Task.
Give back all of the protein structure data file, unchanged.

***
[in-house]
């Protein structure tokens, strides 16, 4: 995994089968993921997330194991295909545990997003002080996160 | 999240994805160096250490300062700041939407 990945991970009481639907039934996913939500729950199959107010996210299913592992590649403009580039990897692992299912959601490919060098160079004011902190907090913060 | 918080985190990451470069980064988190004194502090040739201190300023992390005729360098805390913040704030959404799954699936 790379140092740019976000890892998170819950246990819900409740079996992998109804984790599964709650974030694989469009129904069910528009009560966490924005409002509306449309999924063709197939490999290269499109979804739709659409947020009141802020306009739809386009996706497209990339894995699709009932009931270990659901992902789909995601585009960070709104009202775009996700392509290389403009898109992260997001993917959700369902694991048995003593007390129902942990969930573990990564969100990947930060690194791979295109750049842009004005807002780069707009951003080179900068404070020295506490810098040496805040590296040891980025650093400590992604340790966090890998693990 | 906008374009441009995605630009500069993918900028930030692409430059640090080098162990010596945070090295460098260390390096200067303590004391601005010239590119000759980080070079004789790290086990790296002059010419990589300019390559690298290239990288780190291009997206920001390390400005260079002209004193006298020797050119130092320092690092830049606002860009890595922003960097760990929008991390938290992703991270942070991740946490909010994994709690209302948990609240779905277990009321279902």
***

[in-house]
């Protein structure tokens, strides 16, 4: 995994089968993921997330194991295909545990997003002080996160 | 999240994805160096250490300062700041939407 990945991970009481639907039934996913939500729950199959107010996210299913592992590649403009580039990897692992299912959601490919060098160079004011902190907090913060 | 918080985190990451470069980064988190004194502090040739201190300023992390005729360098805390913040704030959404799954699936 790379140092740019976000890892998170819950246990819900409740079996992998109804984790599964709650974030694989469009129904069910528009009560966490924005409002509306449309999924063709197939490999290269499109979804739709659409947020009141802020306009739809386009996706497209990339894995699709009932009931270990659901992902789909995601585009960070709104009202775009996700392509290389403009898109992260997001993917959700369902694991048995003593007390129902942990969930573990990564969100990947930060690194791979295109750049842009004005807002780069707009951003080179900068404070020295506490810098040496805040590296040891980025650093400590992604340790966090890998693990 | 906008374009441009995605630009500069993918900028930030692409430059640090080098162990010596945070090295460098260390390096200067303590004391601005010239590119000759980080070079004789790290086990790296002059010419990589300019390559690298290239990288780190291009997206920001390390400005260079002209004193006298020797050119130092320092690092830049606002860009890595922003960097760990929008991390938290992703991270942070991740946490909010994994709690209302948990609240779905277990009321279902």